Any criminal act or attempted act directed against:
- A person(s) motivated by bias (1) due to that person's (actual or perceived) race, religion, ethnicity, sexual orientation, gender (including transgender) or disability (including mental) or (2) due to that person's association with any of the aforementioned protected groups; or
- A public agency or private institution apparently is motivated due to the fact that the agency or institution is identified or associated with a person(s) with an identifiable protected characteristic (i.e., race, religion, ethnicity, sexual orientation, gender, or disability).
Any non-criminal act, including words, directed at a person(s) motivated by bias against a person or group based on that person's race, religion, ethnicity, sexual orientation, gender, or disability. Hate incidents include, but are not limited to, the following:
- Distribution of hate materials in public places
- Posting of hate materials without causing property damage, and the display of offensive materials on one's own property
- The utterance of epithets
Why You Should Report a Hate Crime
- When you report a hate crime, you become part of the movement to stop it.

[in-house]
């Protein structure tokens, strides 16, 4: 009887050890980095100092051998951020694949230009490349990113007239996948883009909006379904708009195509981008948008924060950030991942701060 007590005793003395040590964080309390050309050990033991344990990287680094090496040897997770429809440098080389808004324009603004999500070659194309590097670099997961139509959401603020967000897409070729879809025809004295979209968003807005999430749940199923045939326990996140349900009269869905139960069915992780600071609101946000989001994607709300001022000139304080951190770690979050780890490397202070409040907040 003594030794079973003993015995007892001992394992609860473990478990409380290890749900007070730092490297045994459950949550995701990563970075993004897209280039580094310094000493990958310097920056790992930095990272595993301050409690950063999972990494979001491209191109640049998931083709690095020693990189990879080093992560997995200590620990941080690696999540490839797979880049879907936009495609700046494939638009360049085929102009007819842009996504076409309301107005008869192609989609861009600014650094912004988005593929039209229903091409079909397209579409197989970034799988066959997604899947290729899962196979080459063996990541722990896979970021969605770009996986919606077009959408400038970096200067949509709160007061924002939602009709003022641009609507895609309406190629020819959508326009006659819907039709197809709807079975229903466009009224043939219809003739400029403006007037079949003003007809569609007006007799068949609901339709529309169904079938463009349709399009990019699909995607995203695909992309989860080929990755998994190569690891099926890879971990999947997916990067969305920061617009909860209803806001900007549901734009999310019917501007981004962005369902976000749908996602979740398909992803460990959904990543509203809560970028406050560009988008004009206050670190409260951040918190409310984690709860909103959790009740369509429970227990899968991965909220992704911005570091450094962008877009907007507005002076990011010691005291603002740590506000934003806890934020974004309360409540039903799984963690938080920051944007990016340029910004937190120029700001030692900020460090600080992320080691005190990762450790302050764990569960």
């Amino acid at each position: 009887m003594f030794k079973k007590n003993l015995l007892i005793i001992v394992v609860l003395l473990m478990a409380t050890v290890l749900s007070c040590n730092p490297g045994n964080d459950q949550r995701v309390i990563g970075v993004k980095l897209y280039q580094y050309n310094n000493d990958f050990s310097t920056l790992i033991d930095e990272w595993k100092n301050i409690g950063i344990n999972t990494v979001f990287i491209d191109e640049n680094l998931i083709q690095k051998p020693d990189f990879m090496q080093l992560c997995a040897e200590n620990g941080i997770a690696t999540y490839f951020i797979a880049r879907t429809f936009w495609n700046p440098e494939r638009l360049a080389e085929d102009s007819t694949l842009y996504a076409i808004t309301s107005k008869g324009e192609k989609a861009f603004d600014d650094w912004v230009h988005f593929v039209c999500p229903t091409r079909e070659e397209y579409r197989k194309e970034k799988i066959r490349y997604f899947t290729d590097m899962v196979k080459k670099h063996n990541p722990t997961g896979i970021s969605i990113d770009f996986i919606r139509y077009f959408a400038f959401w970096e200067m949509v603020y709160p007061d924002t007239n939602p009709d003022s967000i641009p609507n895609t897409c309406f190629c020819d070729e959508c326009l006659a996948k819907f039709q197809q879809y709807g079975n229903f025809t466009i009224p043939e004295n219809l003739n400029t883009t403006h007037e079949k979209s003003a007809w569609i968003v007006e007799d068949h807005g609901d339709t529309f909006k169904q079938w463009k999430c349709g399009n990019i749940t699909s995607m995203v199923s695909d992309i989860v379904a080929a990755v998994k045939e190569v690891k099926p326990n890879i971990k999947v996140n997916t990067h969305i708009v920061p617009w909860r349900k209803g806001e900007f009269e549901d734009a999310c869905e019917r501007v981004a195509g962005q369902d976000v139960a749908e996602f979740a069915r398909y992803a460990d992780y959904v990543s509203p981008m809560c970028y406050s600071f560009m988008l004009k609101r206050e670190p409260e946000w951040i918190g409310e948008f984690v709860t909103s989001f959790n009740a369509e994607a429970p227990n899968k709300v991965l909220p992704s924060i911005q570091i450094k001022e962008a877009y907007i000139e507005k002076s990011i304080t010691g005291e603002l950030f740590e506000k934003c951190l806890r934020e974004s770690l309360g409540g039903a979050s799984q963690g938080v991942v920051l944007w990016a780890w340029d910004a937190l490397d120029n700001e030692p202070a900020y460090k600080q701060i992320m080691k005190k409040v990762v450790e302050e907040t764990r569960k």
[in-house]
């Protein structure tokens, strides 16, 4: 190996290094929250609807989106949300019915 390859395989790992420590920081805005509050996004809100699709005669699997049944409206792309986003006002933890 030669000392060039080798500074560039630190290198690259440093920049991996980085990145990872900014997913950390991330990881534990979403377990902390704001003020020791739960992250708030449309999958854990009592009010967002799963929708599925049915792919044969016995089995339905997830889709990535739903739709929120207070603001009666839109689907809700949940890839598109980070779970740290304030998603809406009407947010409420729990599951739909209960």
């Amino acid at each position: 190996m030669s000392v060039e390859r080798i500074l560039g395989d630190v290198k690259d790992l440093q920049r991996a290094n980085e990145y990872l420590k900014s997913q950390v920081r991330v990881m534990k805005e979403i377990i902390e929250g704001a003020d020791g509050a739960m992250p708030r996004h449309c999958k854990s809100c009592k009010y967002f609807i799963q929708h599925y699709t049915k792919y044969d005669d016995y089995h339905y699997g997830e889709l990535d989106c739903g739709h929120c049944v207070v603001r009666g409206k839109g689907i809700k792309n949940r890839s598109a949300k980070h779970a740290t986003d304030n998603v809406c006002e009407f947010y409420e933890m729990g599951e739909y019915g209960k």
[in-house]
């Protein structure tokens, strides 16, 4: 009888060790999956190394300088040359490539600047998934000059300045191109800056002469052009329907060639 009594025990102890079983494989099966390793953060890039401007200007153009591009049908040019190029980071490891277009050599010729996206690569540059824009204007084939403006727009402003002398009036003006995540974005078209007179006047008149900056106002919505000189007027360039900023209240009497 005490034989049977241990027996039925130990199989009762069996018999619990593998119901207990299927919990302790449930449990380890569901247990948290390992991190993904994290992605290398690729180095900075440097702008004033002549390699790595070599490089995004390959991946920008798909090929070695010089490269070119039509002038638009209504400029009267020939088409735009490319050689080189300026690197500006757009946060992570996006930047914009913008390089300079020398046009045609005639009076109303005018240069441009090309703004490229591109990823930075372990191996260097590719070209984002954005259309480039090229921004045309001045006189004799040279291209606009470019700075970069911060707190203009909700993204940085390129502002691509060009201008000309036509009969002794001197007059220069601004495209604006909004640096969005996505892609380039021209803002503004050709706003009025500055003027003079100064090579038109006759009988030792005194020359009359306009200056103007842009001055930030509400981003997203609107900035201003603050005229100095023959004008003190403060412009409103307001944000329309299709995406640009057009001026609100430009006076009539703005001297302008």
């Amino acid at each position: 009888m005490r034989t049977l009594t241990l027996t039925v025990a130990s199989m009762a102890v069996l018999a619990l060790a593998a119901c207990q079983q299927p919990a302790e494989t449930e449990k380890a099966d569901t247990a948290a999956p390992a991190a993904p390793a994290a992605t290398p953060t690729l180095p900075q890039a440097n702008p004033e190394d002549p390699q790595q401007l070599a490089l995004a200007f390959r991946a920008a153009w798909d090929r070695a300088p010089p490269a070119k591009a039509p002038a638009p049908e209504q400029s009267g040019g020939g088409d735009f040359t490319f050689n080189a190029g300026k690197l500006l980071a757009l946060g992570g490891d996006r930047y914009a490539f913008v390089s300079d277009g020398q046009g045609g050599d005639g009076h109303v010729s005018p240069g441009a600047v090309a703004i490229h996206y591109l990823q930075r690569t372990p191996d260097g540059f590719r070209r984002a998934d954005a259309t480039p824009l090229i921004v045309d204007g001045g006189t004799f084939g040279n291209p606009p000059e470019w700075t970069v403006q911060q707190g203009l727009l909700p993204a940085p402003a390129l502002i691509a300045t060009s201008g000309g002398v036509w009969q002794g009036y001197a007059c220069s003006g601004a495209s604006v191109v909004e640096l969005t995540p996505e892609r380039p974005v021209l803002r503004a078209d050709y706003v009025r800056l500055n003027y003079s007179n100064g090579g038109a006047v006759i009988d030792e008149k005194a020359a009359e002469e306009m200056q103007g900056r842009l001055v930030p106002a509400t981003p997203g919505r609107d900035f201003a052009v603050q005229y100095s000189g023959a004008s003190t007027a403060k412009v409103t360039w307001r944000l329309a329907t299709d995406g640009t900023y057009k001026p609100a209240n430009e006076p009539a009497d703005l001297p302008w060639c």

- Every report builds up a picture of what is really going on in your local area, showing patterns of behavior against a certain group or by particular individuals.
- By reporting them when they happen to you, you may be able to prevent these incidents from happening to someone else.
- The more we know, the better we can educate, inform and protect everyone in the community.
- Learn neighborhood danger zones and avoid them: dark parking lots, alleys, walkways along with tall shrubs, walls, and fences.
- While walking at night do not listen to music with headphones on. If you absolutely must, have the volume low or use only one earbud to ensure that you can hear street sounds and be aware of what is going on around you.
- Walk with confidence and make eye contact with those you pass by. Be extra mindful of your surroundings, especially the pedestrians and cars nearby.
- Use public transportation. Such as Uber, a bus, or a taxi cab.
- Use tracking features on your smartphone to help others track your routes of travel. Share these details with family or friends.
- Move away from unsafe situations. Call 911 if you feel threatened.
- Avoid walking alone at night.
- Know before you go: if you go home with someone you don't know, first introduce them to friends, bartenders, or others you know.
- Exchange names and phone numbers.
- Remember drinking and partying affects your judgment: Play Safe!